HPR Amateur Radio Round Table
2017-01-27, 0300 UTC
- cmhobbs KD5RYO
- Jon KT4KB
- Steve KD0IJP
- Michael DL4MGM
- Tyrel KG5RHT
After a short introduction of the hosts, we start discussing the question that came up on the mailinglist:
How do you get started at all? How do you get the license to participate in amateur radio?
Probably the amateur radio organisation in your country will provide the essential information required for obtaining an amateur radio license. Start looking at the International Amateur Radio Union at http://www.iaru.org and track down your country. From there you can search for information about your local area and local groups. In the US, look for the ARRL at http://www.arrl.org.
If you do not chose to get involved with the local club before taking the test to get the license, we suggest you do so after that. Local events and clubs can provide the insight into the vast possibilities amateur radio has to offer. This will allow you to chose much better, where your personal interests are and where to start. Radio "nets", are mentioned as a good starting point to actually get "on the air" and to overcome any possible shyness.
Acronyms explained along the way
- VFO: Variable Frequency Oscillator. The thing behind the main tuning dial to adjust the frequency, an important building block of radio equipment. In modern gear the VFO-mode is the mode where you can continuously change the frequency in certain increments, as opposed to memory mode, where you normally select from a set of fixed frequencies previously stored.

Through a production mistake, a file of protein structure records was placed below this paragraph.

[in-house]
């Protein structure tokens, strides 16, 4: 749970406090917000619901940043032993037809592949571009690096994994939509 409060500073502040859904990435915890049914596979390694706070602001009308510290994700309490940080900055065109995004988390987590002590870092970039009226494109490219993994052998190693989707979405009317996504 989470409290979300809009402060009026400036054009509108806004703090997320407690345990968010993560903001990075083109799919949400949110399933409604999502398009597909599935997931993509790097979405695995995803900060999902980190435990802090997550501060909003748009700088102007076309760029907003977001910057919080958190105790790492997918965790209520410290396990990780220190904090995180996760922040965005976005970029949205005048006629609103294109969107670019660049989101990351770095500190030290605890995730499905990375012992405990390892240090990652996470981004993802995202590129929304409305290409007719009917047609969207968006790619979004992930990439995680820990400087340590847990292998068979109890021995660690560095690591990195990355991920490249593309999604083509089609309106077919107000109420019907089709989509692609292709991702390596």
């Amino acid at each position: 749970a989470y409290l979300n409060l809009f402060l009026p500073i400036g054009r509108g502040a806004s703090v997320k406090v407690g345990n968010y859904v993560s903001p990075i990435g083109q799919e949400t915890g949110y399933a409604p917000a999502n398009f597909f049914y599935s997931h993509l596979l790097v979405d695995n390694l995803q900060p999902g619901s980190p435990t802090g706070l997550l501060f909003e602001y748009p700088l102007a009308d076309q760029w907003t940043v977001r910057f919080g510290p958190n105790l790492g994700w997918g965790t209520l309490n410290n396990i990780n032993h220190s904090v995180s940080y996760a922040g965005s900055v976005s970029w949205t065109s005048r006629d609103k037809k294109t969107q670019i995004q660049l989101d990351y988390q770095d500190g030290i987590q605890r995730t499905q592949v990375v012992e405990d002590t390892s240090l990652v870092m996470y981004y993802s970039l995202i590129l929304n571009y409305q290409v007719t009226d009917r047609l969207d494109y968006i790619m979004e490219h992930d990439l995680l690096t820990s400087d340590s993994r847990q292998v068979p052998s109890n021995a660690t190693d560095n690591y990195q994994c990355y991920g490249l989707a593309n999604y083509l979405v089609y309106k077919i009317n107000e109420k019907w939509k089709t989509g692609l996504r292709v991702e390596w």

- CW: Continuous Wave. Used to reference to Morse code telegraphy as an operating mode.
- VHF: Very High Frequency. Generally this references the frequency range 30 Mhz to 300 MHz. In the context of a radio user, it normally means the sub range in there, that is assigned to the specific use.
- UHF: Ultra High Frequency. 300 MHz to 3 GHz
- HF: High Frequency. Range 3 MHz to 30 MHz. Also referenced to as "short wave" frequencies. Several amateur radio "bands" are spread out in that frequency range.
We often reference frequency ranges by wavelength. E.g. the "20m band", which is the frequency allocation for amateur radio at 14 MHz. The connection is: Wavelength = c / frequency, with c being the speed of light. A rule of thumb is: Wavelength [m] = 300 / frequency [MHz]
Hint: The manufacturer Tektronix offers a nice poster with the world wide frequency assignments worked in: http://info.tek.com/rs/tektronix/images/eGuide-to-RF-Signals.pdf
We went on describing a bit where our personal interests in amateur radio are.
Our combined interests cover all the way from Morse code over voice communication to digital modes and "foxhunt" (the radio sport of Amateur Radio Direction Finding). Note that there are many other facets to amateur radio. Even our combined interests are just a small segment of the possible activities within the avocation.
We talk about getting started with just listening to amateur radio traffic on the short wave frequencies.
Why do you need a license, why not just do it?
First, without a license, it is ILLEGAL.
Law makers have acknowledged that one important goal of amateur radio is education and experimentation. We are allowed to modify equipment or even build it completely from scratch and operate it legally on the assigned frequencies. This is a unique privilege that sets amateur radio apart from any other radio users which have to use certified equipment.
The Next Edition of the Amateur Radio Round Table
Next ham radio round table will be held in about a month, with a time that will be better suited for European time zones. We welcome anyone to participate, whether or not you are a licensed ham. Watch the HPR email list for announcements and details.